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Factory Method Pattern

Let us discuss how factory design pattern in this article:

Factory Design Pattern


A factory is an industrial site, usually consisting of buildings and machinery, where workers manufacture goods or operate machines processing one product into another.

Different goods type has a different requirement for manufacture, like cloth factory raw materials are fabrics, trims [sewing thread] and accessories [buttons, zippers, decorators, etc].

At a broad level, You need to give raw input to a factory, it processes and returns your desired product. Sometimes a factory may need to delegate some processes to other factories.

For some factories or industries, the quality check comes in a category. Imagine you are manufacturing smartphones, for that you need electronic components from your supplier. You are buying gold or rubber tires where composition influences the value and performance of the product. Would you like to buy a 24-karat gold ring only to discover later that it’s only 10 karats?

Most importers don’t rely on the factory to conduct materials verification because tests often require specialized equipment and the factory may lack in doing this.

Letting staff at the factory perform the IQC [Internal quality control] testing also presents a conflict of interests. Factory staff is vulnerable to meet standards.

Outsourcing the validation at the factory gives more focused work to the factory. Component and materials testing methods will vary based on your product type. But regardless of product type, relevant lab testing will help you verify whether raw materials and components meet your requirements for the product’s intended requirement.

#Factory Method:


It’s a creational pattern that is used when choice has to be made among classes that conform to common factory protocol. This pattern allows implementation classes to create objects by hiding implementation details from component which is going to consume object.

What are the benefits?

This pattern consolidates the logic that decides which implementation class is selected and prevents it from being duplicated throughout the application. It means that calling components rely only on the top-level protocol and do not need any knowledge about the implementation classes or the process by which they are selected.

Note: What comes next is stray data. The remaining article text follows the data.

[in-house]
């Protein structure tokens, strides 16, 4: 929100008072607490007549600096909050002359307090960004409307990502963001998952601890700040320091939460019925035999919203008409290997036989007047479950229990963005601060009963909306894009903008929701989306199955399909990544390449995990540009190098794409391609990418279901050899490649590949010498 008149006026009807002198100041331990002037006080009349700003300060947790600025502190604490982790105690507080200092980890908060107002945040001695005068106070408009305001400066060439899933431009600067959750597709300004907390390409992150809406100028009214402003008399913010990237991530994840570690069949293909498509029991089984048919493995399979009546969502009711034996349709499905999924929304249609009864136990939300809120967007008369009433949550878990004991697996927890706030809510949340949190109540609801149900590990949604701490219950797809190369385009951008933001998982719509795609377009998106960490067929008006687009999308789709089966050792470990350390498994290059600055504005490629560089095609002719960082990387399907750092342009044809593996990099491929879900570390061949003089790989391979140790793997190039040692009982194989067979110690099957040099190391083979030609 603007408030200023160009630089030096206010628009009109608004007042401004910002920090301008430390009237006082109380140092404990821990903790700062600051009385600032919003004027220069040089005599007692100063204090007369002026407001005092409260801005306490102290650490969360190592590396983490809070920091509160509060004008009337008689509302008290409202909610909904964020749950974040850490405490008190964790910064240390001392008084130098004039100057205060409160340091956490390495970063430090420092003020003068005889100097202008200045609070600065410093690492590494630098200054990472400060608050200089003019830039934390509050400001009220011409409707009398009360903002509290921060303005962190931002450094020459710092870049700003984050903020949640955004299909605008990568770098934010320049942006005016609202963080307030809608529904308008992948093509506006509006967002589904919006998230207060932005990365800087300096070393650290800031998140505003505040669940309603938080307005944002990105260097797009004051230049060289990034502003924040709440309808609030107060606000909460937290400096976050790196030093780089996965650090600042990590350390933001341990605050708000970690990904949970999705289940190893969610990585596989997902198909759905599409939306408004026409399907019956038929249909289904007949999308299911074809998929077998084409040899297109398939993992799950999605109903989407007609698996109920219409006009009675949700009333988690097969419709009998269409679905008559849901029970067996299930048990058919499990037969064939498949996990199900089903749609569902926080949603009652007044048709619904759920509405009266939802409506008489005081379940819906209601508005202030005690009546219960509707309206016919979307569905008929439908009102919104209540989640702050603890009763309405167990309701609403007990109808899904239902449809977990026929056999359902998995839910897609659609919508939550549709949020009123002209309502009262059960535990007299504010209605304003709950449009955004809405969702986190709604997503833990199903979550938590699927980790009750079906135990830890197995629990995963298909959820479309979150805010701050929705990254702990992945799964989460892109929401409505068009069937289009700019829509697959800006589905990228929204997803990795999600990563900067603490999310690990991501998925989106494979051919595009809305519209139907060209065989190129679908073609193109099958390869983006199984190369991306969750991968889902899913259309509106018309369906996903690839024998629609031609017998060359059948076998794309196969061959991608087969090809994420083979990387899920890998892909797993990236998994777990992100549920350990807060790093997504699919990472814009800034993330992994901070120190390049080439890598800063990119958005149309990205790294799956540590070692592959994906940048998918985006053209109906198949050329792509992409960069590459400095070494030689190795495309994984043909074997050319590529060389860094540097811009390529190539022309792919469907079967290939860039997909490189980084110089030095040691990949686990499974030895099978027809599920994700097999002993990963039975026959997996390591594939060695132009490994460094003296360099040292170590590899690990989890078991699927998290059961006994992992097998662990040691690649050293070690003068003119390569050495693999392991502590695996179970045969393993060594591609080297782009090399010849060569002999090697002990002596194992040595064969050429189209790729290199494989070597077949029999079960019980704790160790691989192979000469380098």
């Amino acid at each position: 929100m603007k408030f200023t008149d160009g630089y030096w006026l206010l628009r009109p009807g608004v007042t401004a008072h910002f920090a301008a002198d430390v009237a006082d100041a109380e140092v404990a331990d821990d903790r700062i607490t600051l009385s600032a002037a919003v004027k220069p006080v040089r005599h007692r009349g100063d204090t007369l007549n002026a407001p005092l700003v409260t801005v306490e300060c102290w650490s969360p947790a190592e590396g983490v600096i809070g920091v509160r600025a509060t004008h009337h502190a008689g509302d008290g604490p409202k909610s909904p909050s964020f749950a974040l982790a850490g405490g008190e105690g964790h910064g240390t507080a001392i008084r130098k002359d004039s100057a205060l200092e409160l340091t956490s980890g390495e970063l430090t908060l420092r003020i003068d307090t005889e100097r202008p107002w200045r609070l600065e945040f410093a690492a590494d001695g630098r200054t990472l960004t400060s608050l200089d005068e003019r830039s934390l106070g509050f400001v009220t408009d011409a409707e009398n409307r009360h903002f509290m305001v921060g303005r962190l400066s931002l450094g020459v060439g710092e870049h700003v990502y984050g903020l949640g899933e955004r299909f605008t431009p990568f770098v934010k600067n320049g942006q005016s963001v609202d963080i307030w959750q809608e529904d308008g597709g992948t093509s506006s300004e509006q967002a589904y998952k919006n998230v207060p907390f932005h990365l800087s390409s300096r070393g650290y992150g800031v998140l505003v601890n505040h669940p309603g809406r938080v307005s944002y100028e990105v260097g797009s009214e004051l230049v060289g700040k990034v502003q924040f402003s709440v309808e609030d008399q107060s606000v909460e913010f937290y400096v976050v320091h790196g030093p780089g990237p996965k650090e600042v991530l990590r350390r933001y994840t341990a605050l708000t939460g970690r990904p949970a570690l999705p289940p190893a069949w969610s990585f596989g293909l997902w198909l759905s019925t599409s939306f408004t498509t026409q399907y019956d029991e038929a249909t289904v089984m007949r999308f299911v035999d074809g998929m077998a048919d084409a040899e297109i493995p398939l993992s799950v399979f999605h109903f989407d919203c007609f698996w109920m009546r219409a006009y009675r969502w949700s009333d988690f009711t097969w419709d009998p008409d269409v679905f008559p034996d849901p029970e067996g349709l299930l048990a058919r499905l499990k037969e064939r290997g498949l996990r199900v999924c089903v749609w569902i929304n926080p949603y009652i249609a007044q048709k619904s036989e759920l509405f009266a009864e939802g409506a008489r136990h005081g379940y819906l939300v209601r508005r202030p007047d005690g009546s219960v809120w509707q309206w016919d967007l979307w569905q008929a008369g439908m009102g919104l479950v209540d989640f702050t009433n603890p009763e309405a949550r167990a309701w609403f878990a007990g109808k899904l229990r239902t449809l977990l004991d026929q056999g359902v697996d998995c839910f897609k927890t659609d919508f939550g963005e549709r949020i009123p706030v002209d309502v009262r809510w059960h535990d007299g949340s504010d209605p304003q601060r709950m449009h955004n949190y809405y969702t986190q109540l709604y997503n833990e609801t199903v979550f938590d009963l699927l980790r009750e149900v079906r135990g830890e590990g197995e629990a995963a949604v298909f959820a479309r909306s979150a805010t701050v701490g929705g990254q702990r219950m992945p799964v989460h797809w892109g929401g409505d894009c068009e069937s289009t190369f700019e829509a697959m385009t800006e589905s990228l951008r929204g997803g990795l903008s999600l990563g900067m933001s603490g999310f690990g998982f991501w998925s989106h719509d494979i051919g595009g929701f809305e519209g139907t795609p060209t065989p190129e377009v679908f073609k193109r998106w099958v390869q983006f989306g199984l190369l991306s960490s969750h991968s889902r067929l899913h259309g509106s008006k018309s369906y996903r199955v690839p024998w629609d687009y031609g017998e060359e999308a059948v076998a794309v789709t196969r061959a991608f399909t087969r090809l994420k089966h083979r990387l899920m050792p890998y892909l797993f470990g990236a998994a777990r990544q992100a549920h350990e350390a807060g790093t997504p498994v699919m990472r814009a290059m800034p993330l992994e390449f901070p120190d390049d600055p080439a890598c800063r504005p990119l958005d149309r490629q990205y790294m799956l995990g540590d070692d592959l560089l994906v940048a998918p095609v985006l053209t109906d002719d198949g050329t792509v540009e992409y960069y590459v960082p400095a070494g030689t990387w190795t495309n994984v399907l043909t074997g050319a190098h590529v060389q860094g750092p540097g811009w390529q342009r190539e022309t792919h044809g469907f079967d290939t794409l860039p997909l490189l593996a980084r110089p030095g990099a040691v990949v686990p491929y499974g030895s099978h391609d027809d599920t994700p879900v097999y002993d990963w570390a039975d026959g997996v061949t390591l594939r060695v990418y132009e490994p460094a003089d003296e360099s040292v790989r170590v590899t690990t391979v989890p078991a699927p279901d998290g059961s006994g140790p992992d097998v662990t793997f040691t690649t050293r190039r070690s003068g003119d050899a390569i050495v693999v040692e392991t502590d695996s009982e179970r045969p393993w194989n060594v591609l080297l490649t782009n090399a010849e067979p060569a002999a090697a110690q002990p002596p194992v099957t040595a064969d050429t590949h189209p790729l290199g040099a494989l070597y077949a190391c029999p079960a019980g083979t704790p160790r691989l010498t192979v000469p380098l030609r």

When should you use this pattern?

  1. Use this pattern when you have several classes that implement a common protocol or that are derived from the same base class.
  2. a class can’t anticipate the class of objects it must create.
  3. classes delegate responsibility to one of several helper subclasses, and you want to localize the knowledge of which helper subclass is the delegate.

When should you avoid this pattern?

Do not use this pattern when there is no common protocol

Pattern correct implementation check:

This pattern is implemented correctly when the appropriate class is instantiated without the calling component knowing which class was used.

Any related patterns:

This pattern is often used with singleton or object pool patterns.


We have to design a travel system where we have to draw layout based on travel type requested by the client. Travel type could be Bus, Train, Flight or Bla Bla Car.


A Client just cares about layout, it doesn’t mind about who is implementing.

We could have a factory class to provide layout based on travel type.

Example 1

Example 2

In the future, if you get a requirement to add a new travel type, you could easily create a layout of that new type by conforming from TravelLayout without client knowing about implementation details. In this example, we create a layout by checking travel type.

Delegating Decisions for Deeper Class Hierarchies OR Dealing with complex logic to choose implementation class

If you are dealing with a deep hierarchy of implementation classes, then it can be useful to delegate some of the decision logic into the classes themselves OR you might need to write complex decision logic repetitively at multiple places to decide implementation class. It’s better to move logic to the implementation class and let it decide what to return.

Patterns that could be used with this Pattern:

Here I have used a singleton pattern to get travel layouts from the factory. You might have multiple functions to call from the factory in that case you create object of factory and call functions using object instance. In that case, instead of creating layout objects each time, you could utilize the object pool pattern to the fullest. Composition can also be used with this pattern.

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